Continue reading our review of the XSPC Raystorm Pro CPU waterblock!

Manufacturer: AMD

Introduction: Rethinking the Stock Cooler

AMD's Wraith cooler was introduced at CES this January, and has been available with select processors from AMD for a few months. We've now had a chance to put one of these impressive-looking CPU coolers through its paces on the test bench to see how much it improves on the previous model, and see if aftermarket cooling is necessary with AMD's flagship parts anymore.

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While a switch in the bundled stock cooler might not seem very compelling, the fact that AMD has put effort into improving this aspect of their retail CPU offering is notable. AMD processors already present a great value relative to Intel's offerings for gaming and desktop productivity, but the stock coolers have to this point warranted a replacement.

Intel went the other direction with the current generation of enthusiast processors, as CPUs such as my Core i5-6600k no longer ship with a cooler of any kind. If AMD has upgraded the stock CPU cooler to the point that it now cools efficiently without significant noise, this will save buyers a little more cash when planning an upgrade, which is always a good thing.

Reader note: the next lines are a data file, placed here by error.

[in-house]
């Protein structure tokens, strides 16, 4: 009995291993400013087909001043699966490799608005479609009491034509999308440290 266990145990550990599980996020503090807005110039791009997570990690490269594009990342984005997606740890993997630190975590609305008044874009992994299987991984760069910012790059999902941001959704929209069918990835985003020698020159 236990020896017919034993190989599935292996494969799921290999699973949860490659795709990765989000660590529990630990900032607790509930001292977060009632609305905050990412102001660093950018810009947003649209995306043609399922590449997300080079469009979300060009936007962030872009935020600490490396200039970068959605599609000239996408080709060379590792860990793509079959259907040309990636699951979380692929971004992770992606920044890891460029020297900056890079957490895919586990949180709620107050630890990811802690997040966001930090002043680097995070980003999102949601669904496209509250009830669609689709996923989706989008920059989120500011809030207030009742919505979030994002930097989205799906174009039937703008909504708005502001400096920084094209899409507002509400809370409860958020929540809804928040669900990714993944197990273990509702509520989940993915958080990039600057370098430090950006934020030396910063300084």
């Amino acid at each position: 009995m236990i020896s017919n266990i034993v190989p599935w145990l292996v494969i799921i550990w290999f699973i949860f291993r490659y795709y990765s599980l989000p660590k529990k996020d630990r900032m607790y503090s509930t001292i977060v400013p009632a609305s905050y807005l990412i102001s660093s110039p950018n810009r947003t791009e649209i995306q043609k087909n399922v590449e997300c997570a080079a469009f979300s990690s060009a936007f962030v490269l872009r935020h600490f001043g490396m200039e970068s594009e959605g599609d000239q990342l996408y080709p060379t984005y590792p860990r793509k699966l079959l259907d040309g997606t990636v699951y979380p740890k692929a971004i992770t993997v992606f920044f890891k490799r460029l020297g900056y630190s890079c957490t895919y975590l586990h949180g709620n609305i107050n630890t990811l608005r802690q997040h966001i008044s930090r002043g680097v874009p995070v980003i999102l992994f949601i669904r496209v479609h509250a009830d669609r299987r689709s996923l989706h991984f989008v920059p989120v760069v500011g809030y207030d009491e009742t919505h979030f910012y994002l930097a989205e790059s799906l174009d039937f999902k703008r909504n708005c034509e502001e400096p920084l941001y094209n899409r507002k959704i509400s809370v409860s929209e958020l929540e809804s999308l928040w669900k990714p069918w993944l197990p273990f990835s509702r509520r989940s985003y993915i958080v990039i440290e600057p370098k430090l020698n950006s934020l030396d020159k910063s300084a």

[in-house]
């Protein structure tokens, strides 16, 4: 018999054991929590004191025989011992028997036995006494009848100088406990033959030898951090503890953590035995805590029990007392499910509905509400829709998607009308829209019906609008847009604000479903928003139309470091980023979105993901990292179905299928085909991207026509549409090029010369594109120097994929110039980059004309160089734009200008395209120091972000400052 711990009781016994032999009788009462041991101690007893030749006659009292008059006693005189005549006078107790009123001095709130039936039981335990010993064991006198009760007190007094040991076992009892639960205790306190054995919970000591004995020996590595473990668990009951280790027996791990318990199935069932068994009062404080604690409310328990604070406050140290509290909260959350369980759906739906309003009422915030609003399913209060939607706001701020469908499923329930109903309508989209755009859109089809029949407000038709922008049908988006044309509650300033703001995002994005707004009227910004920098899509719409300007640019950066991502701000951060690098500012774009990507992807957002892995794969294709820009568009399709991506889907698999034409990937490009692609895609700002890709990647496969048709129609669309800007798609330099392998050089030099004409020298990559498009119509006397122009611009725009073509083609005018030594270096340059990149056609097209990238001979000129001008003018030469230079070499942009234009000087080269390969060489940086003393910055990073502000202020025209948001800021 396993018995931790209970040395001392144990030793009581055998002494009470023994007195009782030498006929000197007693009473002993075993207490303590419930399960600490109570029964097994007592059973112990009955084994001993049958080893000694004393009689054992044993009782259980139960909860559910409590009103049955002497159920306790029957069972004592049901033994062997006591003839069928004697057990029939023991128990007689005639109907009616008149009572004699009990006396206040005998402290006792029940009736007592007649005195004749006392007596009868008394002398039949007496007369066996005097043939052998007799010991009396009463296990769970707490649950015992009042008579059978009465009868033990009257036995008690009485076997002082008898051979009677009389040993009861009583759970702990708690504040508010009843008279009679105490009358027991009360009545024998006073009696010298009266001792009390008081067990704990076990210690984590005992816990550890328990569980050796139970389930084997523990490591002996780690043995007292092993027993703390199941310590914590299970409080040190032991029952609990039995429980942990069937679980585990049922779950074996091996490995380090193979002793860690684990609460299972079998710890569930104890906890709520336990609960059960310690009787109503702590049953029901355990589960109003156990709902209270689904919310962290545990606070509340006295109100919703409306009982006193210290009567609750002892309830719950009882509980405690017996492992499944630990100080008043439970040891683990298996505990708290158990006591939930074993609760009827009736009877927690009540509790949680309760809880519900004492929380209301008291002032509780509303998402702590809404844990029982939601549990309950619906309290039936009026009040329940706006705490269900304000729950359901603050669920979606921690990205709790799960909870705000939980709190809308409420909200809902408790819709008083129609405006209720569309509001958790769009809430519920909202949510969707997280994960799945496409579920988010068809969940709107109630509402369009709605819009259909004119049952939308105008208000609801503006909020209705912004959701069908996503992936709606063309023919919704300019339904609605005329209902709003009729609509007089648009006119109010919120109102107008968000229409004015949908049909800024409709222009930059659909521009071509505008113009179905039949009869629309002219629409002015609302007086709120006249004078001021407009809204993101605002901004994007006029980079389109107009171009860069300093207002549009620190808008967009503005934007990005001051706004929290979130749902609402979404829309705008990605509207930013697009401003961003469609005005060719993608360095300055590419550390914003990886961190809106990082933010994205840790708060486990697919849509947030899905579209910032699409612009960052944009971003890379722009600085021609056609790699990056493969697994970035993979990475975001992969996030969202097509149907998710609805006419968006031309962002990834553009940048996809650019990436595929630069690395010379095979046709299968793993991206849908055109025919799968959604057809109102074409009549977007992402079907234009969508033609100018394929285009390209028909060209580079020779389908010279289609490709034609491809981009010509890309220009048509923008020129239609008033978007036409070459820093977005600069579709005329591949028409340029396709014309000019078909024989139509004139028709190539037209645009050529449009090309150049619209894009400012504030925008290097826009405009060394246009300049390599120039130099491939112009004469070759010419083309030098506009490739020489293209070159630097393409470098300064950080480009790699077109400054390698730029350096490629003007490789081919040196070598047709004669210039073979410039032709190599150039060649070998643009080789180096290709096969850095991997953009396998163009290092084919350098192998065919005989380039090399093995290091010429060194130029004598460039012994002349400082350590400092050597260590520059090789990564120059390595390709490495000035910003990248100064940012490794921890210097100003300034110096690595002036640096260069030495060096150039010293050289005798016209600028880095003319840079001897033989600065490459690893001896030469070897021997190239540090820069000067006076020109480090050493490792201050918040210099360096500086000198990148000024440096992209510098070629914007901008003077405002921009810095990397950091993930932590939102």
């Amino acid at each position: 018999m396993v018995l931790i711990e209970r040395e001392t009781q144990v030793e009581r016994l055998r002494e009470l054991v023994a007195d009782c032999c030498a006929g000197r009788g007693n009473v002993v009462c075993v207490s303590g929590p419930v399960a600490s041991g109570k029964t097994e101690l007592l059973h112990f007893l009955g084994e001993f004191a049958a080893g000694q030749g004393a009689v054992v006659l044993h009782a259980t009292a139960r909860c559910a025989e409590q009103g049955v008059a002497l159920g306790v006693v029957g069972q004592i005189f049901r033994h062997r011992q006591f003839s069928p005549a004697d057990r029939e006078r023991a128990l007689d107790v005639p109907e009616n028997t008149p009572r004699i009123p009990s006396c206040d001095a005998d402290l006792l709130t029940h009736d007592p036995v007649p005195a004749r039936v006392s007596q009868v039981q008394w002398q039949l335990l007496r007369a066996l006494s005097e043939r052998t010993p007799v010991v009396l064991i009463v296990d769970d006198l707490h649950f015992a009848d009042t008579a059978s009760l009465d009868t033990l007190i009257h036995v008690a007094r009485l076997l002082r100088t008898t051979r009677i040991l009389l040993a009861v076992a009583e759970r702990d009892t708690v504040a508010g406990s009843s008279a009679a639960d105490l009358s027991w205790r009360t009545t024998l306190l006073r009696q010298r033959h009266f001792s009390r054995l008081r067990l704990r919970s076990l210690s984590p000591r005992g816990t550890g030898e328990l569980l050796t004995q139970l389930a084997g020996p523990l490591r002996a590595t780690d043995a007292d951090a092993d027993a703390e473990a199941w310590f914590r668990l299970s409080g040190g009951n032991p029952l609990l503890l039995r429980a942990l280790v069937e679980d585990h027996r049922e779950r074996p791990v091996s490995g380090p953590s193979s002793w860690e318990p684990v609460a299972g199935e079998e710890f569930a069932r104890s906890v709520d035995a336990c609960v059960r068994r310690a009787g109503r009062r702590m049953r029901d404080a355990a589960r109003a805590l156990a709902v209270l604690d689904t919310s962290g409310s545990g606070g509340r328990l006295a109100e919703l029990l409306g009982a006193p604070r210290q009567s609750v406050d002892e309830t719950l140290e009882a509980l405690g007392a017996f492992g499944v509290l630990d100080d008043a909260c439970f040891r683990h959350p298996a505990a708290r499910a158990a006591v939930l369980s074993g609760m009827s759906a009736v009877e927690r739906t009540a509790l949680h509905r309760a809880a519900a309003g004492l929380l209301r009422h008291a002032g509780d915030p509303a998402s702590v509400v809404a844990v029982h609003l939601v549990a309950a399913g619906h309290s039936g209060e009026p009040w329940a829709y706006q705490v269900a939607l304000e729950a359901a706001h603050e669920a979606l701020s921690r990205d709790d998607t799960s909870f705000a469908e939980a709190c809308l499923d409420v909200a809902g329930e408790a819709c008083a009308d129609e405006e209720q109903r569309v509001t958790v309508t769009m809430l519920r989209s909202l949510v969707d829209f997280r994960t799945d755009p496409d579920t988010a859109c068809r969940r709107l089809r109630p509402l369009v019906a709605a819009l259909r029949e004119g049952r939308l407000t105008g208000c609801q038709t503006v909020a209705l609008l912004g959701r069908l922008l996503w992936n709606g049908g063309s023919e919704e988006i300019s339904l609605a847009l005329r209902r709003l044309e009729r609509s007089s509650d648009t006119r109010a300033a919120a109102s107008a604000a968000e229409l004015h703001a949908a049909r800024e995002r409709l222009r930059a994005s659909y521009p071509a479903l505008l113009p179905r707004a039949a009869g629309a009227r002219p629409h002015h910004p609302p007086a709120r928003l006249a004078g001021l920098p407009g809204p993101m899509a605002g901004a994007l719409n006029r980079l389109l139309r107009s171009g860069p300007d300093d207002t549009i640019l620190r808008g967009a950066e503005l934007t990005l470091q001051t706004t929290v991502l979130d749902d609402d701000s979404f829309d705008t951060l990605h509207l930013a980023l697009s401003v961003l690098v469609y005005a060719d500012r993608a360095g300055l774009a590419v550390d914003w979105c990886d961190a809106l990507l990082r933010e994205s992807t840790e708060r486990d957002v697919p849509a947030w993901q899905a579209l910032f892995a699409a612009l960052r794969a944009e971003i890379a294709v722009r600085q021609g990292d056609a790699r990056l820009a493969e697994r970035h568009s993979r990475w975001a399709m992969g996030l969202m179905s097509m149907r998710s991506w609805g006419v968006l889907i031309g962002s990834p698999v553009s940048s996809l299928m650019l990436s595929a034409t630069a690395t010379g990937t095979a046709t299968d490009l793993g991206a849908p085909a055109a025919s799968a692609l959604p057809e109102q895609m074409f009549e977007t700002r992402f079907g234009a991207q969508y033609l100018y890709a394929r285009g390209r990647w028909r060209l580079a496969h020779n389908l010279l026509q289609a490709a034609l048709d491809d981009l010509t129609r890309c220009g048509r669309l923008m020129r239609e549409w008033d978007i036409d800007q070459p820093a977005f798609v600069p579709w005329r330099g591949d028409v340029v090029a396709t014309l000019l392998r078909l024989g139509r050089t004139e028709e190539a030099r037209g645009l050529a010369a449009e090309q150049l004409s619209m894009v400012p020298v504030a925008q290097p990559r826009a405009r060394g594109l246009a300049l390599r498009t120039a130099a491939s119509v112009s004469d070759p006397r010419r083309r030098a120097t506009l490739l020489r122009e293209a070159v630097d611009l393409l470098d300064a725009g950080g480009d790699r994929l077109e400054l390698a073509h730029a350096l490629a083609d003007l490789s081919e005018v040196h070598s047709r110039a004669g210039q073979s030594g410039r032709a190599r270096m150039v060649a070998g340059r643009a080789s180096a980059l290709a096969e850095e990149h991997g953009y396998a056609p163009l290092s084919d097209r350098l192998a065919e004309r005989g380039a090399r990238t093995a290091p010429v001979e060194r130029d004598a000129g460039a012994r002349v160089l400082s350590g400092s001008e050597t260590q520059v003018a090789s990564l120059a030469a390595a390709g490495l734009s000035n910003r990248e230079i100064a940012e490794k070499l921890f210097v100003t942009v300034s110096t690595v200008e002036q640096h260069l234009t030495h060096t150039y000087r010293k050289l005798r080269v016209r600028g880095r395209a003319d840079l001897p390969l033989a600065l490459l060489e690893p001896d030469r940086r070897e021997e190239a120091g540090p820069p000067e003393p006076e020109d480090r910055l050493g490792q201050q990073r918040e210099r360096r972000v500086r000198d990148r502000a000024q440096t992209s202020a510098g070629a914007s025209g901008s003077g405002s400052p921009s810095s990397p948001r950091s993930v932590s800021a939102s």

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The previous AMD stock cooler (left) and the AMD Wraith cooler (right)

A quick search for "Wraith" on Amazon yields retail-box products like the A10-7890K APU, and the FX-8370 CPU; options which have generally required an aftermarket cooler for the highest performance. In this review we’ll take a close look at the results with the previous cooler and the Wraith, and throw in results from the most popular aftermarket cooler of them all; the Cooler Master Hyper 212 EVO.

Continue reading our review of the AMD Wraith CPU Cooler!!